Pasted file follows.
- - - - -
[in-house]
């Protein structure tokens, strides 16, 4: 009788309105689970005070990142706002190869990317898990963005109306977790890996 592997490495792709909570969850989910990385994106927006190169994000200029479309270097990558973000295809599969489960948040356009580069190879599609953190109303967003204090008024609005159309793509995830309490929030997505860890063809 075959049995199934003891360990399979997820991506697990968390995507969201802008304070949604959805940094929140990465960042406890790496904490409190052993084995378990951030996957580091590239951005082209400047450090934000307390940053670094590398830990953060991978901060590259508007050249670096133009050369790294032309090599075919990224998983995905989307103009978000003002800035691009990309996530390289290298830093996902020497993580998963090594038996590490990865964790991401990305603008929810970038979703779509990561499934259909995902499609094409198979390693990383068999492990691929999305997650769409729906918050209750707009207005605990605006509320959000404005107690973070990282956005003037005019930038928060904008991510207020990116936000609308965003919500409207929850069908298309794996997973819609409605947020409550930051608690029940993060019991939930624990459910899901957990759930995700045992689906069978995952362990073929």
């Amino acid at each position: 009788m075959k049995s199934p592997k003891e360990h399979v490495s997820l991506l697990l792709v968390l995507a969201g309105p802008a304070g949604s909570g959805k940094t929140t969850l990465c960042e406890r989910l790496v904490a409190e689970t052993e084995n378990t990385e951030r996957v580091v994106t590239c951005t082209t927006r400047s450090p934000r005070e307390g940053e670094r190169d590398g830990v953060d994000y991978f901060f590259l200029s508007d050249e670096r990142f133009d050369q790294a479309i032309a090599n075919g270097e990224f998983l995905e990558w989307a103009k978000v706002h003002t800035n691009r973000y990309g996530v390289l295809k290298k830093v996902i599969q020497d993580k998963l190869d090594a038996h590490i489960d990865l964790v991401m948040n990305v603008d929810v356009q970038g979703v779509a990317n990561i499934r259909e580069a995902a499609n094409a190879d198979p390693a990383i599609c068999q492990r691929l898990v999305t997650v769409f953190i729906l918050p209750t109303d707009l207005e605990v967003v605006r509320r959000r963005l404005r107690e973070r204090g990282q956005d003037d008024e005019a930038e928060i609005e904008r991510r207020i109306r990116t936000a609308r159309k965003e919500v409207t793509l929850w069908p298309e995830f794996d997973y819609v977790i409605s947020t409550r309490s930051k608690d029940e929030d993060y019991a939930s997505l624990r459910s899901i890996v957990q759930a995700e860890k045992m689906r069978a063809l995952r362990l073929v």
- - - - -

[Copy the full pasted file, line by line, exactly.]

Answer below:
[in-house]
């Protein structure tokens, strides 16, 4: 009788309105689970005070990142706002190869990317898990963005109306977790890996 592997490495792709909570969850989910990385994106927006190169994000200029479309270097990558973000295809599969489960948040356009580069190879599609953190109303967003204090008024609005159309793509995830309490929030997505860890063809 075959049995199934003891360990399979997820991506697990968390995507969201802008304070949604959805940094929140990465960042406890790496904490409190052993084995378990951030996957580091590239951005082209400047450090934000307390940053670094590398830990953060991978901060590259508007050249670096133009050369790294032309090599075919990224998983995905989307103009978000003002800035691009990309996530390289290298830093996902020497993580998963090594038996590490990865964790991401990305603008929810970038979703779509990561499934259909995902499609094409198979390693990383068999492990691929999305997650769409729906918050209750707009207005605990605006509320959000404005107690973070990282956005003037005019930038928060904008991510207020990116936000609308965003919500409207929850069908298309794996997973819609409605947020409550930051608690029940993060019991939930624990459910899901957990759930995700045992689906069978995952362990073929």
């Amino acid at each position: 009788m075959k049995s199934p592997k003891e360990h399979v490495s997820l991506l697990l792709v968390l995507a969201g309105p802008a304070g949604s909570g959805k940094t929140t969850l990465c960042e406890r989910l790496v904490a409190e689970t052993e084995n378990t990385e951030r996957v580091v994106t590239c951005t082209t927006r400047s450090p934000r005070e307390g940053e670094r190169d590398g830990v953060d994000y991978f901060f590259l200029s508007d050249e670096r990142f133009d050369q790294a479309i032309a090599n075919g270097e990224f998983l995905e990558w989307a103009k978000v706002h003002t800035n691009r973000y990309g996530v390289l295809k290298k830093v996902i599969q020497d993580k998963l190869d090594a038996h590490i489960d990865l964790v991401m948040n990305v603008d929810v356009q970038g979703v779509a990317n990561i499934r259909e580069a995902a499609n094409a190879d198979p390693a990383i599609c068999q492990r691929l898990v999305t997650v769409f953190i729906l918050p209750t109303d707009l207005e605990v967003v605006r509320r959000r963005l404005r107690e973070r204090g990282q956005d003037d008024e005019a930038e928060i609005e904008r991510r207020i109306r990116t936000a609308r159309k965003e919500v409207t793509l929850w069908p298309e995830f794996d997973y819609v977790i409605s947020t409550r309490s930051k608690d029940e929030d993060y019991a939930s997505l624990r459910s899901i890996v957990q759930a995700e860890k045992m689906r069978a063809l995952r362990l073929v």